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Report: Pollution is the Leading Cause of Death in the Developing World

Alexis Petru headshotWords by Alexis Petru
Leadership & Transparency

It was only after Seynabou Mbengue saw five of her 10 children die that she realized the culprit: her job extracting lead from used batteries by hand. The Senegalese mother watched as her five youngest children, all born after she started her toxic recycling job, began to have seizures and convulsions until they finally passed away before their second birthdays.

Unfortunately, the tragic deaths of Mbengue’s children are not uncommon. Pollution is the leading cause of death in low- and middle-income countries, according to a report from the Global Alliance on Health and Pollution (GAHP), an organization whose members include the World Bank, Columbia University’s Earth Institute, and various United Nations’ bodies and national governments.

In 2012, pollution – in the form of contaminated soil, water, and both indoor and outdoor air – was responsible for 8.4 million deaths in developing countries, finds Pollution: The Silent Killer of Millions in Poor Countries. That’s almost three times more deaths than those caused by malaria, HIV/AIDS and tuberculosis combined: Malaria claimed 600,000 lives in 2012, HIV/AIDS caused 1.5 million deaths and tuberculosis killed 900,000 individuals.

And the Ebola outbreak that had American legislators shaking in their suits, while ignoring more pressing national issues? Last year, fewer than 8,000 individuals died from the Ebola virus, the report says.

Worldwide, pollution is responsible for 8.9 million deaths – or 1 in 7 deaths globally. But 94 percent of the burden of pollution falls on lower-income countries “who are the least equipped to deal with the problem,” according to the report.

Of the 8.4 million pollution-caused deaths in developing countries, air pollution was the leading offender, the report finds. Forty-four percent of pollution-caused deaths resulted from household air pollution, such as cook stoves that contaminate the air, and 38 percent were caused by ambient air pollution, including particulates from power plants, cars and trucks. The contamination of soil and food from heavy metals released by industry and mining accounted for 10 percent of pollution-caused deaths, while local water systems, polluted by sewage and industrial waste, made up 8 percent. Cancers, strokes, and heart and respiratory diseases are just some of the fatal health conditions that can result from exposure to pollution, the report says.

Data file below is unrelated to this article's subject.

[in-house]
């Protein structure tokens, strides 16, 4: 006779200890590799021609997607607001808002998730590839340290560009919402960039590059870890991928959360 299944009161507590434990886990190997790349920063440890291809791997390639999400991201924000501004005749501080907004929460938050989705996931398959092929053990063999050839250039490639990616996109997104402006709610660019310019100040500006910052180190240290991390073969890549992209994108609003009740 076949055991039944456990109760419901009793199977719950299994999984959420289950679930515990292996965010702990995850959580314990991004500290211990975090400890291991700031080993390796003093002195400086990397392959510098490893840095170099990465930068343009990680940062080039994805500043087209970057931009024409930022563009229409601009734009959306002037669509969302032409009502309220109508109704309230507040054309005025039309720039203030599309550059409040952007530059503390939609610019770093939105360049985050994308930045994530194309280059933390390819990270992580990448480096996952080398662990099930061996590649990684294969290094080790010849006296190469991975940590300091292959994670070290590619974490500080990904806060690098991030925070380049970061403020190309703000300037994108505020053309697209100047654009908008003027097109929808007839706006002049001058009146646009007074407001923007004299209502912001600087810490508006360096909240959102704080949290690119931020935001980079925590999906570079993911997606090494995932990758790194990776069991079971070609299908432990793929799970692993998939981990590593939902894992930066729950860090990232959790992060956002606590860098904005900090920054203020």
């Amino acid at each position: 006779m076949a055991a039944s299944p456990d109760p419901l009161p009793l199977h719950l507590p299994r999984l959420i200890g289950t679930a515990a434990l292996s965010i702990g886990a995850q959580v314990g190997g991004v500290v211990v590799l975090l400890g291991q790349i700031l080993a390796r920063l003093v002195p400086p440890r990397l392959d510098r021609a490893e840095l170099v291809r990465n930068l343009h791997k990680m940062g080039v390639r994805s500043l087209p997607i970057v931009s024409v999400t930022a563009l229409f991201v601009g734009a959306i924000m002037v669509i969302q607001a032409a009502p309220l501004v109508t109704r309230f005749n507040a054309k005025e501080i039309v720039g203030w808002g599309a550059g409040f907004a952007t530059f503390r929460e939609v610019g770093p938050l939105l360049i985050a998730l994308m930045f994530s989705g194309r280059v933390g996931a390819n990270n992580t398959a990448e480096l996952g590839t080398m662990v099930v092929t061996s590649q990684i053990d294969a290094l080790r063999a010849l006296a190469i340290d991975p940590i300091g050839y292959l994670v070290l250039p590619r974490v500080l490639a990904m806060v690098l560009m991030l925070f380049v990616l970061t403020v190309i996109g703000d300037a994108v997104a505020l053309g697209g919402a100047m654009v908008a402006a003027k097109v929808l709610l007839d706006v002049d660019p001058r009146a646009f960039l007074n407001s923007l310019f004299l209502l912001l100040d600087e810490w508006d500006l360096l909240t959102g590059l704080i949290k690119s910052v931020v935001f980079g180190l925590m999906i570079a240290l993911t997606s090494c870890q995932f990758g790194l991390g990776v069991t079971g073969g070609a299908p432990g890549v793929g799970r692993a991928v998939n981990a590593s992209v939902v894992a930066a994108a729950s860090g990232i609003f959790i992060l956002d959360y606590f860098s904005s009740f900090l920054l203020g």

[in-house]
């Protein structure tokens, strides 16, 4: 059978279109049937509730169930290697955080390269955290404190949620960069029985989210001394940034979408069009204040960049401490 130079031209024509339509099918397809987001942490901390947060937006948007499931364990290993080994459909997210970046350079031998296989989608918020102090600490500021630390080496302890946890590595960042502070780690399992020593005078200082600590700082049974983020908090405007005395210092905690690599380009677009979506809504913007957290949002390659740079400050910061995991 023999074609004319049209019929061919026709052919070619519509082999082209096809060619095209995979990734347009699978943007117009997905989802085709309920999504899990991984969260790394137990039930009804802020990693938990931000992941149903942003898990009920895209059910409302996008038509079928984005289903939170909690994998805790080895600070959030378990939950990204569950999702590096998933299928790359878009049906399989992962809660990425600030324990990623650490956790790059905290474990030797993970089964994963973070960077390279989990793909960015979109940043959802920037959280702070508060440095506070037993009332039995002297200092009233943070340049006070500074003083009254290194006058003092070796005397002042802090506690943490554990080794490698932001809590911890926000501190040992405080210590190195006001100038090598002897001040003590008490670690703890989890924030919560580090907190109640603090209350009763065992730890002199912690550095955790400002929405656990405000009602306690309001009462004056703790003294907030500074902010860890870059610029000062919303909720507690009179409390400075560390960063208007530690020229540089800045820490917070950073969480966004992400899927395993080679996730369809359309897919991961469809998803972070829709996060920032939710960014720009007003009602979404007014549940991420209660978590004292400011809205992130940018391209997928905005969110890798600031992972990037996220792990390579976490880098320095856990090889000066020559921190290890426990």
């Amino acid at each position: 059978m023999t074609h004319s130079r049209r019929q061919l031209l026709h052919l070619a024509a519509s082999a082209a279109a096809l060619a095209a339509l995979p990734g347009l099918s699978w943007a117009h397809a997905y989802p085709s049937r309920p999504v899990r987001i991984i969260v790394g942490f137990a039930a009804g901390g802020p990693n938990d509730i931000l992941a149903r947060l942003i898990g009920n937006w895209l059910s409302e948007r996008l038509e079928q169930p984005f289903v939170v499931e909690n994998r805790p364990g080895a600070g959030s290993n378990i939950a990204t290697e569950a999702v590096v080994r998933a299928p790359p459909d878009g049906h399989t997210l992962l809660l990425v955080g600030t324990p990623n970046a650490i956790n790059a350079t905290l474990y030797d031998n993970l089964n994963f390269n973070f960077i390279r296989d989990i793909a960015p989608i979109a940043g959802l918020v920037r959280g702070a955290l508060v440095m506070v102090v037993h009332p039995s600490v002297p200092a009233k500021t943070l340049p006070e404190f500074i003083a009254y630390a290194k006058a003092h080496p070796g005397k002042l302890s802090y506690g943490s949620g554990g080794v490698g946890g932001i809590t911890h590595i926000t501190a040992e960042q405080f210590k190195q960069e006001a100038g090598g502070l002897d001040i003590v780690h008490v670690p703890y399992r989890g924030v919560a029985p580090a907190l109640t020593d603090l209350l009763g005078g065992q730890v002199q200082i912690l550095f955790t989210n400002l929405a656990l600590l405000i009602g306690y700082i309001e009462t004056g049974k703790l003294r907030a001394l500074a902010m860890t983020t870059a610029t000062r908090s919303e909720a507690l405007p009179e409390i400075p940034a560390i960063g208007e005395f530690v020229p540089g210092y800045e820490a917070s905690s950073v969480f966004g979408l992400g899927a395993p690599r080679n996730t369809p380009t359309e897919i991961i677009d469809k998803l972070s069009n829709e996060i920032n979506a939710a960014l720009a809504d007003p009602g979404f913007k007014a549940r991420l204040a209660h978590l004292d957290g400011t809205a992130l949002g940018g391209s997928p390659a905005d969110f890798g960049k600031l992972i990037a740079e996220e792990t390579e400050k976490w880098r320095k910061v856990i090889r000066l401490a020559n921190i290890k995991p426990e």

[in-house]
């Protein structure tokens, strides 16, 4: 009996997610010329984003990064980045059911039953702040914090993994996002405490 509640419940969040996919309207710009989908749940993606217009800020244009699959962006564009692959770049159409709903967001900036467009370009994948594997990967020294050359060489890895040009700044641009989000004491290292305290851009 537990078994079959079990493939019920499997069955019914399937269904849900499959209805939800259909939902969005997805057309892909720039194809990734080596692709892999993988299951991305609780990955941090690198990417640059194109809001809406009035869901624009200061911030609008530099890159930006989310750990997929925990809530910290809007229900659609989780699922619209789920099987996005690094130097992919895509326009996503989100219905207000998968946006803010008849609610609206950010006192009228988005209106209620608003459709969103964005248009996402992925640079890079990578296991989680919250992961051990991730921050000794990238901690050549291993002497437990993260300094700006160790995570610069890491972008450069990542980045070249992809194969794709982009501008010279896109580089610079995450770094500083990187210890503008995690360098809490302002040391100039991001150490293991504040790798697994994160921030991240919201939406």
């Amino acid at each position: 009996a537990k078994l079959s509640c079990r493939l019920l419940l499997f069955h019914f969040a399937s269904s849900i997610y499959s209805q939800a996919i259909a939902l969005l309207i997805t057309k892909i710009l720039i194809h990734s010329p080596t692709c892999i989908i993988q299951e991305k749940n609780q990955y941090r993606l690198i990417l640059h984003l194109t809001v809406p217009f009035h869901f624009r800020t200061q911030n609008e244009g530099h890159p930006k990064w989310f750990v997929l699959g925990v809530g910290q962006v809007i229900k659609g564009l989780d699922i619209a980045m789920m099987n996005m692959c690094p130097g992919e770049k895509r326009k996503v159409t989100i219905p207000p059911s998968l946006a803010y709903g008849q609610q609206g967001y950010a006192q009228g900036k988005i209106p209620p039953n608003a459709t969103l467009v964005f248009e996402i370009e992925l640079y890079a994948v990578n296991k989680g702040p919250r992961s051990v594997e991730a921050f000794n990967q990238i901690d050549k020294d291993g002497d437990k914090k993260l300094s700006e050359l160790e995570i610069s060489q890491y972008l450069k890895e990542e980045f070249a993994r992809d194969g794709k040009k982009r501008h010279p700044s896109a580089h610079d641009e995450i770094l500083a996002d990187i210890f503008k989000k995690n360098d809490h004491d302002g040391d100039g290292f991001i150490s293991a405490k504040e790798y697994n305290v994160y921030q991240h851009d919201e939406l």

GAHP’s findings are based on World Health Organization data on global deaths from polluted air and water, as well as GAHP’s own analysis of deaths related to toxic chemical and industrial wastes in low-income countries.

GAHP’s members are concerned that the current draft of the United Nations' Sustainable Development Goals (SDGs), the body’s plan for development assistance for the next 15 years, does not make addressing pollution a priority.

“The problem is that the current SDGs include mention only of air pollution in the health goal and ignore other causes like chemicals and waste,” said Fernando Lugris, ambassador and deputy director of Uruguay’s Ministry of Foreign Affairs, in a statement. “Since the SDGs will determine what the world pays attention to and funds over the next fifteen years, the importance of having all forms of pollution addressed is enormous.  The SDGs set the agenda.  We need to make sure pollution is adequately covered.”

Funding is important, the report notes: The billions of dollars of international aid spent to address sanitation, malaria, tuberculosis and HIV/AIDS have made significant improvements in the health of developing countries’ residents. The U.S. and other wealthy nations have largely eliminated their sources of life-threatening pollution through legislation, regulations and technology, GAHP says, and now need to transfer their expertise to lower-income countries so they can do the same.

But why should wealthy Western countries care about pollution in the developing world?

“Our economy is global, and so are the pollutants,” GAHP’s report notes.

Polluted air from newly-industrialized countries can blow into your hometown; mercury from mining and coal plants can find its way into the fish you’re having for dinner; and arsenic and other toxins may show up in the rice and other food in your pantry. Thus, addressing pollution in developing countries may not only help improve the health of families like Seynabou Mbengue’s; it may protect yours.

Image credit: Flickr/McKay Savage

Passionate about both writing and sustainability, Alexis Petru is freelance journalist and communications consultant based in the San Francisco Bay Area whose work has appeared on Earth911, Huffington Post and Patch.com. Prior to working as a writer, she coordinated environmental programs for Bay Area cities and counties. Connect with Alexis on Twitter at @alexispetru